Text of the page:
HBCH Summer 2011 : Page 74

Shade Worker Aussie designer Jenny Rossignuolo imports a palette of warm tones and bold design to give an Uptown house its day in the sun. By Lisa Cregan | Photography by Tony Soluri Amid the labyrinth of prosaic Uptown alleys, one garage rooftop seems oblivious to the climatic realities of the Upper Midwest. It’s a full-fledged outdoor room encased by plantings and appearing quite capable of floating away down Broadway beneath its cloud of triangular canvas sails. “The sails add a sense of sculpture and drama. In Australia, everybody has them,” says the home’s designer, Aussie native Jenny Rossignuolo, who’s also the owner of the fashion-forward interior design store Urban Source. Chicago may not get quite as many days of sunshine as Rossignuolo’s native Melbourne, but the sails do double duty—blocking both the rays of the summer sun and the gazes from nearby buildings. Those TONE POEM In the living room of this Uptown home, designer Jenny Rossignuolo paired Pierre Paulin’s iconic Pumpkin seater from Ligne Roset with a blue armchair from Bo Concept and a Room & Board sofa. Architect Greg Howe used acid-edged steel for the fireplace surround to provide the room with a “strong but simple gesture.” 74 | | Summer 2011

Shade Worker

Lisa Cregan

Aussie designer Jenny Rossignuolo imports a palette of warm tones and bold design to give an Uptown house its day in the sun.

Amid the labyrinth of prosaic Uptown alleys, one garage rooftop seems oblivious to the climatic realities of the Upper Midwest. It’s a full-fledged outdoor room encased by plantings and appearing quite capable of floating away down Broadway beneath its cloud of triangular canvas sails. “The sails add a sense of sculpture and drama. In Australia, everybody has them,” says the home’s designer, Aussie native Jenny Rossignuolo, who’s also the owner of the fashion-forward interior design store Urban Source.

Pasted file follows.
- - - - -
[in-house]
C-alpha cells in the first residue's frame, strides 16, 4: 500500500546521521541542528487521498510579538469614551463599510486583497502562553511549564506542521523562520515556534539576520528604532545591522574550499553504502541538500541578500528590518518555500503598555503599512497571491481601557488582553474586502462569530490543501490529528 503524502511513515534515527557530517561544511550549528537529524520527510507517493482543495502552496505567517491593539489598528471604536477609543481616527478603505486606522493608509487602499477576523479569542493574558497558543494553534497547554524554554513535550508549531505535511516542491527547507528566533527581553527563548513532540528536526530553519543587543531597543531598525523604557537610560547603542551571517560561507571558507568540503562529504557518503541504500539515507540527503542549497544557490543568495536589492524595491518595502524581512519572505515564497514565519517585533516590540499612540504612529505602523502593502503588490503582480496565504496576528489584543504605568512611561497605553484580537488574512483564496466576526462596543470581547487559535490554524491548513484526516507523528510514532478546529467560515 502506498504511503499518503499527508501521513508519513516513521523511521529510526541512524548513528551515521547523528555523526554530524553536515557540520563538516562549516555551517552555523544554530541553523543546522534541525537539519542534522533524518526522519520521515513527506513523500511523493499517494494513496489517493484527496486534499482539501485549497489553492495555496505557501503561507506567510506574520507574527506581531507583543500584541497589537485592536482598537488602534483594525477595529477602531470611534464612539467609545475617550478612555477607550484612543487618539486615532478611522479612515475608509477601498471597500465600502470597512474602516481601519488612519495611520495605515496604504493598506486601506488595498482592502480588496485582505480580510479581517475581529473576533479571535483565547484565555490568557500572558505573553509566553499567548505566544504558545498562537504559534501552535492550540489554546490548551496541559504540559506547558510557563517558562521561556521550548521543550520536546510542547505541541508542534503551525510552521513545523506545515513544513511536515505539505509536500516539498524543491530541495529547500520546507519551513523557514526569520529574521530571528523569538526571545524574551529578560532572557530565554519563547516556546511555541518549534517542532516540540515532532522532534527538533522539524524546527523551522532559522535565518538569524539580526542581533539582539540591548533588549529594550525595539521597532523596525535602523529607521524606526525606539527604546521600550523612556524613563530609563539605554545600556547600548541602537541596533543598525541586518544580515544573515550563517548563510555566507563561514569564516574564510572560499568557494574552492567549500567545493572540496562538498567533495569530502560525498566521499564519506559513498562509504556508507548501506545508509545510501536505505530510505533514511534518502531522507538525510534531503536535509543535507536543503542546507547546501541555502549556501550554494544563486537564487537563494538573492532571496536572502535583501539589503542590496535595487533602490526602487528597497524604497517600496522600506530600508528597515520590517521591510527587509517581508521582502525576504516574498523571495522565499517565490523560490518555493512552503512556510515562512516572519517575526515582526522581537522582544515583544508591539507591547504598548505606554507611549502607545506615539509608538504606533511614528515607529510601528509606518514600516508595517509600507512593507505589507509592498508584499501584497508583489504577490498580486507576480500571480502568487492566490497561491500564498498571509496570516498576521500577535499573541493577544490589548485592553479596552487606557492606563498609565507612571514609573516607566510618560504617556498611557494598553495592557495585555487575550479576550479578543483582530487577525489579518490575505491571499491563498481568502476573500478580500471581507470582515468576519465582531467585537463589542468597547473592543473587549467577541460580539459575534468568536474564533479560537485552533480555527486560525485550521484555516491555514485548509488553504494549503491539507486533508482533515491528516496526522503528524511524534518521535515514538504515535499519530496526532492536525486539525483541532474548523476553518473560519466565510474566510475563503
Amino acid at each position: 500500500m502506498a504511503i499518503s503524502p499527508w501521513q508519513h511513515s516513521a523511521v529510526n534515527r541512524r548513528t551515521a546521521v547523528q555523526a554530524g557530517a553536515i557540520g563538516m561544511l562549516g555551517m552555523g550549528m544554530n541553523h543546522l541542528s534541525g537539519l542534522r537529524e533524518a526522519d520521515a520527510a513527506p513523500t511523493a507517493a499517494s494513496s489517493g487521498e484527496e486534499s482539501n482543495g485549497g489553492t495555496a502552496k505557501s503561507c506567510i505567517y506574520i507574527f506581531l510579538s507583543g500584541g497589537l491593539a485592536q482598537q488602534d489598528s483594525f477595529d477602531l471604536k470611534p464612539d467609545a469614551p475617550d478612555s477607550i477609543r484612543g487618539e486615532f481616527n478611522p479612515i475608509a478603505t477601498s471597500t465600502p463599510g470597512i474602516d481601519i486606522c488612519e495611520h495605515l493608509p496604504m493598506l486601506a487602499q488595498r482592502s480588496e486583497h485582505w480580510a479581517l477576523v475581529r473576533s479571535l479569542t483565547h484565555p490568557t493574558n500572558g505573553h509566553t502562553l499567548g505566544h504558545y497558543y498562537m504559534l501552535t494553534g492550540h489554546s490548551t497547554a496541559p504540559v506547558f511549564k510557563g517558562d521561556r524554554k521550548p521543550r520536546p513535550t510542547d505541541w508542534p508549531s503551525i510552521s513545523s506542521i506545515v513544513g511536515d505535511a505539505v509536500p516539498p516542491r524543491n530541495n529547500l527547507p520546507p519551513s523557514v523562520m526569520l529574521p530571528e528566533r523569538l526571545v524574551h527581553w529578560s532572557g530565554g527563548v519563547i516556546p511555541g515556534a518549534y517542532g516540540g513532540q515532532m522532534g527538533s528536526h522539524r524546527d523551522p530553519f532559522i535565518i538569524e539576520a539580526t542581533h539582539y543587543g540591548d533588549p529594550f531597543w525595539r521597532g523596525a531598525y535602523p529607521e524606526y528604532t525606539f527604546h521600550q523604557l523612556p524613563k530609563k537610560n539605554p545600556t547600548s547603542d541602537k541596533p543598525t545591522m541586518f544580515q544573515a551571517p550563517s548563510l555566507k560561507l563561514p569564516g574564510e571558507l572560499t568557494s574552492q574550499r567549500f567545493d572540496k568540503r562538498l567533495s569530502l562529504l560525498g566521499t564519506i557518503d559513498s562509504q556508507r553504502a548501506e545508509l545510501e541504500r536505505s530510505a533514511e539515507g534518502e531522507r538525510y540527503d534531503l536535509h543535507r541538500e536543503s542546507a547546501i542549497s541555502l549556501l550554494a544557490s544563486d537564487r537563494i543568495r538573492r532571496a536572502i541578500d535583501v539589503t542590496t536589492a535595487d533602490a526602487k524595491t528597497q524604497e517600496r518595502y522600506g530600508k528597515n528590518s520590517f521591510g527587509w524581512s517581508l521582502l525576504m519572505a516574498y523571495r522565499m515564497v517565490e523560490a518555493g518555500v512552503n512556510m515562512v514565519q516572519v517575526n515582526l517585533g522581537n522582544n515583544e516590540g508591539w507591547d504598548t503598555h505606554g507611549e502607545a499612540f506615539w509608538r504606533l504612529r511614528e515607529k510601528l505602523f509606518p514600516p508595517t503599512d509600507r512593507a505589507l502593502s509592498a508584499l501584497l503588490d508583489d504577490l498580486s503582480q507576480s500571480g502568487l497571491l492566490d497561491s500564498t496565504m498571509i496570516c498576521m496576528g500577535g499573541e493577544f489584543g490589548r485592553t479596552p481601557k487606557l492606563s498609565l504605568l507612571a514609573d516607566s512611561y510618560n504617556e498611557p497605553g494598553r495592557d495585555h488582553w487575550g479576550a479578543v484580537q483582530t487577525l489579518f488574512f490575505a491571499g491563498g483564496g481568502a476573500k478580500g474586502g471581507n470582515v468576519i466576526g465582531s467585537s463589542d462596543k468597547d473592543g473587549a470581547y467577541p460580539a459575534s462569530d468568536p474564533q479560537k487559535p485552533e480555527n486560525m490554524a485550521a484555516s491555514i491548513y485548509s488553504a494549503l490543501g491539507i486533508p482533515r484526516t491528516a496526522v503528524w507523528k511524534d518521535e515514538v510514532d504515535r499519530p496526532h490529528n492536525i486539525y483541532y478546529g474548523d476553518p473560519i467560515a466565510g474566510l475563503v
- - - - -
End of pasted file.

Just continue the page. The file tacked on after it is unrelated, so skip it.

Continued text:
Chicago may not get quite as many days of sunshine as Rossignuolo’s native Melbourne, but the sails do double duty—blocking both the rays of the summer sun and the gazes from nearby buildings. Those Neighbors have every right to be curious. In addition to the talented Rossignuolo, the award-winning architect Greg Howe of Searl Lamaster Howe Architects was enlisted for this sparkling renovation. Together with the home’s very engaged and creative owner, they formed a remarkable collaboration.

Rossignuolo says when she arrived here 11 years ago after a design stint in London (followed by a whirlwind romance and marriage to a native Midwesterner), she was surprised by how timid most Chicagoans are in their design styles. “In Melbourne, no one’s afraid of drama. People here are more conservative than they are in London or Australia.”

She’s definitely not referring to her client for this project. He’s a book-loving, piano-playing, artcollecting Ph.D. candidate who’s just young enough to be fearless. When his real estate agent showed him a chopped-up 2,800-square-foot greystone in a neighborhood he loved, he immediately started brainstorming about how to turn it back into a single-family home. He says Searl Lamaster Howe Architects was an easy choice for the renovation.

“I like their clean aesthetic and the way they use shape very intelligently,” says the client. “I didn’t want a cookie-cutter house. I wanted distinctive features.”